Keith Strudler: Members Only
If you are of a certain age, or have parents of that vintage that enjoy telling stories, you are familiar with the incendiary and offensive expression, “No Jews, No Blacks.” It was a common refrain for certain beach clubs, restaurants, and country clubs of our American past, found commonly in wealthy enclaves where a white religious majority could exclude those deemed as others. In some regard, this exclusion could explain part of the political cohesion of the Jewish and African-American communities throughout American history. Even if they have often suffered disproportionately, many of even America’s most integrated Jews recognize a common history of discrimination.
Then again, perhaps those memories are fading, at least in regard to the latest membership crisis at Maryland’s Woodmont Golf Club. Woodmont membership is primarily Jewish, and they take considerable pride in their history as an inclusive space that admitted Jews when other places didn’t. It’s kind of the Brandeis of golf clubs. So, it would stand to reason that membership would eagerly open their doors to now former President Obama, who indicated that he’d like to join and hone his game after stepping down from office. Certainly, what could be more prestigious for a golf club, whose currency is just that, than having a former US president roaming the links? And a not for nothing, but enrolling the first African-American president would only affirm Woodmont’s inclusive self-perception, such that anyplace with an $80,000 initiation fee could ever fancy themselves inclusive.
Many of Woodmont’s members didn’t see it that way. In fact, several opposed inviting Obama to join, based on his particular views and policies towards Israel. In fact, it seemed the club initially opposed his candidacy, although he never did formally apply. It got heated enough that one member, Maryland Town of Somerset mayor Jeffrey Slavin, decided to quit. He said that, quoting from his resignation letter, he “can no longer belong to a community where intolerance is accepted, and,” he finishes, “where the nation’s first black president is disrespected.” This note is in stark contrast to those from other members, who consider his membership inconceivable, unacceptable, and the stimulus for a mass exodus from the club. So, on a bright note, if you’ve been waiting to finally get accepted to Woodmont Country Club, there may now be plenty of room.
It’s not lost on anyone the irony, if that’s the correct term, of a golf club that was largely created to allow access to a marginalized minority will now deny access to a member of another minority, even if that’s not the club’s intention. Woodmont probably figured that out, which is why they publicly offered Obama membership – and not for nothing, but without the fee to join. It’s like the free gym offers, only the monthlies are a bit higher. But we shouldn’t ignore the importance of golf as an access point to power and privilege.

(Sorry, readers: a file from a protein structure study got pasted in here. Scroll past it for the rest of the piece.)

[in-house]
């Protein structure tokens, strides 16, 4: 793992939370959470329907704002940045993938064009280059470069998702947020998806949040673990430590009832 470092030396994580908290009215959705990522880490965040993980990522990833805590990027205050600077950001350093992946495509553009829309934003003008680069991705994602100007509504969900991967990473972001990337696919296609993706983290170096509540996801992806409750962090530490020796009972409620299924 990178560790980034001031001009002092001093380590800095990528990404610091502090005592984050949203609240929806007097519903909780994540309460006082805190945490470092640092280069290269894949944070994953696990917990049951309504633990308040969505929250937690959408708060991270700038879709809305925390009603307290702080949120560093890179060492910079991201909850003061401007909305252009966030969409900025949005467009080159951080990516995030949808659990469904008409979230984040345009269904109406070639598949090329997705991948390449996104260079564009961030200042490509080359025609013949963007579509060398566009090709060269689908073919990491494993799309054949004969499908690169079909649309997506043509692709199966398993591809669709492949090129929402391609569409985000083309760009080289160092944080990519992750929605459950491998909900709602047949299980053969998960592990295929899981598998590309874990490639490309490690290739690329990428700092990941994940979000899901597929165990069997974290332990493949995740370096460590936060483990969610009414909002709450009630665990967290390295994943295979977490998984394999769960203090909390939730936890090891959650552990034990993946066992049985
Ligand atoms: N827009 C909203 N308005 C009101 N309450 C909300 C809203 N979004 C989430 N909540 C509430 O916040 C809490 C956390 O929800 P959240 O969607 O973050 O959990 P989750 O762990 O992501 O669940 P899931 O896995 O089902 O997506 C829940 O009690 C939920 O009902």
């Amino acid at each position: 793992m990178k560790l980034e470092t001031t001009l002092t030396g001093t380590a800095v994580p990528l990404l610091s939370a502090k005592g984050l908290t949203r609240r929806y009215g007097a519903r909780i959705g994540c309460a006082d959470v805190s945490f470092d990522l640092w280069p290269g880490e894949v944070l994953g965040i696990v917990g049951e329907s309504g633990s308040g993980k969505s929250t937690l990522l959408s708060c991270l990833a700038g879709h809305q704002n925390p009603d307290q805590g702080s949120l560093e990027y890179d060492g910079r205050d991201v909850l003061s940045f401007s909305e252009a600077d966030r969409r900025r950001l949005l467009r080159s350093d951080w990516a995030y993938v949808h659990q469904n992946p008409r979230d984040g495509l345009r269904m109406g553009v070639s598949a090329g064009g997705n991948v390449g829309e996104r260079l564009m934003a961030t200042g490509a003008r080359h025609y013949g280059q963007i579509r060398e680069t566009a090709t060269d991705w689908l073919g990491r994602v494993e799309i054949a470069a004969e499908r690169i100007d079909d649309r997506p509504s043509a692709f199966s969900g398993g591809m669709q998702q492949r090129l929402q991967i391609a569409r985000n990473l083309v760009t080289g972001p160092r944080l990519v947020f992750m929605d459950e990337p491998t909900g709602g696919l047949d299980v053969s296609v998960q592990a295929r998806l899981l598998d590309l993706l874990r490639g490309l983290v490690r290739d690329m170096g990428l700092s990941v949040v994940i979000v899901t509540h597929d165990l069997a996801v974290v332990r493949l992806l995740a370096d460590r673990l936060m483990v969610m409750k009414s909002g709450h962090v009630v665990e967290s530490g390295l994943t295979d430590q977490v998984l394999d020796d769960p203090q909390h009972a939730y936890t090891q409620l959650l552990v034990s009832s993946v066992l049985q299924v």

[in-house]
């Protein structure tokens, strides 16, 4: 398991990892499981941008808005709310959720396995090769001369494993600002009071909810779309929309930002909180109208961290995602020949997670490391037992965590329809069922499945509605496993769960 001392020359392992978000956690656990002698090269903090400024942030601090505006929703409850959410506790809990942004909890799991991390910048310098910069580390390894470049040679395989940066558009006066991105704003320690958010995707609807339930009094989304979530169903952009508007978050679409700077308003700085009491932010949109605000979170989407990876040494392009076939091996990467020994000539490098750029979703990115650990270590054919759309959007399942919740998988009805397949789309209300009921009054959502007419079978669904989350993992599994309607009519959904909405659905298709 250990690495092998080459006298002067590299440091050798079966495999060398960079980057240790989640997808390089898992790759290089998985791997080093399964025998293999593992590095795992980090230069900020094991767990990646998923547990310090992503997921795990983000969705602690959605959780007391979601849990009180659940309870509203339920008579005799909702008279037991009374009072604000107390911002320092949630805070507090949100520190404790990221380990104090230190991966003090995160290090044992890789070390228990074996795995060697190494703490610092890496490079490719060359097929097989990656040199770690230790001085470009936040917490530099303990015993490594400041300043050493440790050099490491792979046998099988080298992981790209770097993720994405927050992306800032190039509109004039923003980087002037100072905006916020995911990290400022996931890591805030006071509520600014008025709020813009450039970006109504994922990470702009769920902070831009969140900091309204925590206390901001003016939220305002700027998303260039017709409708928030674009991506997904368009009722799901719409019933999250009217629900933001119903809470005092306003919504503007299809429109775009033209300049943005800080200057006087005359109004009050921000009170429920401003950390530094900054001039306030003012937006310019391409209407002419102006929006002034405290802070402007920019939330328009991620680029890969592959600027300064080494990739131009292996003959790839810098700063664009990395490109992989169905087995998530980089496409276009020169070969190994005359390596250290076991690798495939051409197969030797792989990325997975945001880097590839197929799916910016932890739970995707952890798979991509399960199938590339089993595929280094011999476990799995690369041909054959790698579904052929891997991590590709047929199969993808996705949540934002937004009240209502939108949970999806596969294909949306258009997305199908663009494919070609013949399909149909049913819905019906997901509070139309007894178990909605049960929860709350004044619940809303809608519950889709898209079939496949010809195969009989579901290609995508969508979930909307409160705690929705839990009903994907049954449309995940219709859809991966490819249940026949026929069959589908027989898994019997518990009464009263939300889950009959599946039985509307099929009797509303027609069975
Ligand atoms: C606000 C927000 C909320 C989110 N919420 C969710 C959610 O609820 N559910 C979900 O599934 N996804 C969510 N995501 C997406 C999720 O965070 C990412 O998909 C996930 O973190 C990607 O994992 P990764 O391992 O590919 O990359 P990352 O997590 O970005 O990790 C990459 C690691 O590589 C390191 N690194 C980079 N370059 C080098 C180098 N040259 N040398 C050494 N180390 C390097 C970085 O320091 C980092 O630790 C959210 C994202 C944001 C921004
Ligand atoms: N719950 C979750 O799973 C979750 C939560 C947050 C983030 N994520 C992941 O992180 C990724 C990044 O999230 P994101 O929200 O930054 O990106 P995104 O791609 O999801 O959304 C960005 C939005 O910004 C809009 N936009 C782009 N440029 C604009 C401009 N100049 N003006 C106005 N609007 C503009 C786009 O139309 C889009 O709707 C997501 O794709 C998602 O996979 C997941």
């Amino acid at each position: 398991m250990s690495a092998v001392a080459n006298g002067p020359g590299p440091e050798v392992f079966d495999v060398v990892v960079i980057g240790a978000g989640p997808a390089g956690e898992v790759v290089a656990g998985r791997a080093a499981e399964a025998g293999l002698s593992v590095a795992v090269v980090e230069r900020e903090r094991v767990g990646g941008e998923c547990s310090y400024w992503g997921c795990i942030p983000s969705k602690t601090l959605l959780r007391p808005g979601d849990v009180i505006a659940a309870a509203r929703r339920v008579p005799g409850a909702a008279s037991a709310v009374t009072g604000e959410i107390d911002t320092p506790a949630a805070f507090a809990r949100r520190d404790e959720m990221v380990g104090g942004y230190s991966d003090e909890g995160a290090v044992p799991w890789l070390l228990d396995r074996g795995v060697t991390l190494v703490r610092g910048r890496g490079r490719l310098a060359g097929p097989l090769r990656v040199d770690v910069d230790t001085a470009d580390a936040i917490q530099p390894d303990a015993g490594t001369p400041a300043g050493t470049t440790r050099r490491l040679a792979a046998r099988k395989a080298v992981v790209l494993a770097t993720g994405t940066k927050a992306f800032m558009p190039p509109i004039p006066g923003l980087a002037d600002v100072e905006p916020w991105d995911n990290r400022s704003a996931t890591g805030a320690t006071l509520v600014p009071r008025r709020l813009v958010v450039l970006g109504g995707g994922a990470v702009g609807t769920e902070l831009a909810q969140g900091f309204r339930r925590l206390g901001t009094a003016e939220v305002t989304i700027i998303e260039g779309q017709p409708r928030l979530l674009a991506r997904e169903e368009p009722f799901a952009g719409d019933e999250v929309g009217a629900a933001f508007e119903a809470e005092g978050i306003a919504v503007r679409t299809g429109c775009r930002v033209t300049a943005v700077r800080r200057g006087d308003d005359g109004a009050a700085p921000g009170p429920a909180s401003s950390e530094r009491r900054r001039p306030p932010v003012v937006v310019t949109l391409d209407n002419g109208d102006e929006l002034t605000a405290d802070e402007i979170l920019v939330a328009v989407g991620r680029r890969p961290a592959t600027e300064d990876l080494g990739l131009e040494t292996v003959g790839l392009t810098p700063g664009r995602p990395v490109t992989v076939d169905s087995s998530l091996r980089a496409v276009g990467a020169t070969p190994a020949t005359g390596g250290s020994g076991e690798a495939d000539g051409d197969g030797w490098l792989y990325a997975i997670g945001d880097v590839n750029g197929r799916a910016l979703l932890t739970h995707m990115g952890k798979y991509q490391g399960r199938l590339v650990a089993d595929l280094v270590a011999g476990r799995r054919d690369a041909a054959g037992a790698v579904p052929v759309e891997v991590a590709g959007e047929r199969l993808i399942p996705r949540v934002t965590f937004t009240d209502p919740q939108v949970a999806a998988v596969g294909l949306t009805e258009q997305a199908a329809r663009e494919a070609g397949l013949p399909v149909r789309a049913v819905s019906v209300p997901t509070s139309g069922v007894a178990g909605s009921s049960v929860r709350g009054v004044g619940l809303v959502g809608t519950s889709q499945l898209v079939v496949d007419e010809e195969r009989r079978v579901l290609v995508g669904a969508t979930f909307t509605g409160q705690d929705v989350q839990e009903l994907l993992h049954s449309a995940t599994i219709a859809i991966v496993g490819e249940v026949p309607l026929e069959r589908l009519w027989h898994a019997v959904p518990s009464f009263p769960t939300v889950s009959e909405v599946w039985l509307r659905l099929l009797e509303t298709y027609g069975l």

Golf as an institution is far more than simply a sport, just like a Ferrari is far more than an automobile. Golf brings with it, particularly in the manicured clubs that oversee its governance, access to those with wealth and prominence. Think of a golf club as something like an eating club at Princeton. You don’t just eat there. You create relationships, form alliances, and, and this is important, you do this while also keeping other people out. They’re kept out because of socioeconomics, because of history, and, like in this case, because members deem it so. So when charters used to mandate no Blacks and no Jews, that didn’t just mean they couldn’t play golf. It also meant they couldn’t make deals, they couldn’t get to know the local judge, they couldn’t incidentally run into a prestigious alumni from an Ivy League school that might write a letter for their kids. Basically, they couldn’t climb the same well-known if but ethically questionable ladder of America’s privileged elite. Look, it should be of no surprise that our new president has built or branded more than a few of these exclusive sports enclaves himself. Nor is it a surprise that he’s unlikely to give membership to the forgotten American poor he claims to care so much about.
So this is why Woodmont made a huge mistake in questioning the membership of former president Obama. Because it reminded everyone that even if you’re the President, they can still keep you out.
Now, Obama’s acceptance doesn’t do a whole lot to change the fact that golf is still the province of the wealthy and powerful, even if that populace is of a more diverse lot than generations past. Golf is still a place where rich folks can make sure their less affluent peers don’t tread. Where they can have a wall without a wall. This membership isn’t going to change all that, even if those offensive signs are long gone.
Keith Strudler is the director of the Marist College Center for Sports Communication and an associate professor of communication. You can follow him on twitter at @KeithStrudler
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